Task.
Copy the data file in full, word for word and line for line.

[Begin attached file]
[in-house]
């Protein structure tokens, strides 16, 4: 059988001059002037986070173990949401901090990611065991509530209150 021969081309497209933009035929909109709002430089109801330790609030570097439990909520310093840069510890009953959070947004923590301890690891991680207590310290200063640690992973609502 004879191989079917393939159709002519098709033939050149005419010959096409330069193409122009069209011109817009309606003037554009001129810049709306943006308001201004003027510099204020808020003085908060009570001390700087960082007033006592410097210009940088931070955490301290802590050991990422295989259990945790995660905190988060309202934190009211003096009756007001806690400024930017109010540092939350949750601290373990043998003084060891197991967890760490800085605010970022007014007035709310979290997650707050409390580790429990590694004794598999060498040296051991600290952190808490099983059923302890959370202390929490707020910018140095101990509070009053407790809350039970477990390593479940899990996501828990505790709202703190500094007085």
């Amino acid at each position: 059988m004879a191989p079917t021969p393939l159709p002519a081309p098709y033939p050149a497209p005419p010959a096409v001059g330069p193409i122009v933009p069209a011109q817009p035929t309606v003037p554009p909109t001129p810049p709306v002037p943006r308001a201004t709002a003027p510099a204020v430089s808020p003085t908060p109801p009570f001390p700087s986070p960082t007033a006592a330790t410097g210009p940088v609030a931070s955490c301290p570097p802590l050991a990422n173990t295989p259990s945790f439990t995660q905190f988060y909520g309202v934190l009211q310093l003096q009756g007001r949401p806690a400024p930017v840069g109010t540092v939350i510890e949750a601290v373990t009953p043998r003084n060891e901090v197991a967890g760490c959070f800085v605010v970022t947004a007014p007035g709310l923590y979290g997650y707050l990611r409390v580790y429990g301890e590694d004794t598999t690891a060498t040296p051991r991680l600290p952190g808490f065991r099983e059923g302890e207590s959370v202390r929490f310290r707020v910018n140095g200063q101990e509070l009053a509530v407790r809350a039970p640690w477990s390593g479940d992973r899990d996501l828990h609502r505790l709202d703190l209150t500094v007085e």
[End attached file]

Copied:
[in-house]
């Protein structure tokens, strides 16, 4: 059988001059002037986070173990949401901090990611065991509530209150 021969081309497209933009035929909109709002430089109801330790609030570097439990909520310093840069510890009953959070947004923590301890690891991680207590310290200063640690992973609502 004879191989079917393939159709002519098709033939050149005419010959096409330069193409122009069209011109817009309606003037554009001129810049709306943006308001201004003027510099204020808020003085908060009570001390700087960082007033006592410097210009940088931070955490301290802590050991990422295989259990945790995660905190988060309202934190009211003096009756007001806690400024930017109010540092939350949750601290373990043998003084060891197991967890760490800085605010970022007014007035709310979290997650707050409390580790429990590694004794598999060498040296051991600290952190808490099983059923302890959370202390929490707020910018140095101990509070009053407790809350039970477990390593479940899990996501828990505790709202703190500094007085």
């Amino acid at each position: 059988m004879a191989p079917t021969p393939l159709p002519a081309p098709y033939p050149a497209p005419p010959a096409v001059g330069p193409i122009v933009p069209a011109q817009p035929t309606v003037p554009p909109t001129p810049p709306v002037p943006r308001a201004t709002a003027p510099a204020v430089s808020p003085t908060p109801p009570f001390p700087s986070p960082t007033a006592a330790t410097g210009p940088v609030a931070s955490c301290p570097p802590l050991a990422n173990t295989p259990s945790f439990t995660q905190f988060y909520g309202v934190l009211q310093l003096q009756g007001r949401p806690a400024p930017v840069g109010t540092v939350i510890e949750a601290v373990t009953p043998r003084n060891e901090v197991a967890g760490c959070f800085v605010v970022t947004a007014p007035g709310l923590y979290g997650y707050l990611r409390v580790y429990g301890e590694d004794t598999t690891a060498t040296p051991r991680l600290p952190g808490f065991r099983e059923g302890e207590s959370v202390r929490f310290r707020v910018n140095g200063q101990e509070l009053a509530v407790r809350a039970p640690w477990s390593g479940d992973r899990d996501l828990h609502r505790l709202d703190l209150t500094v007085e």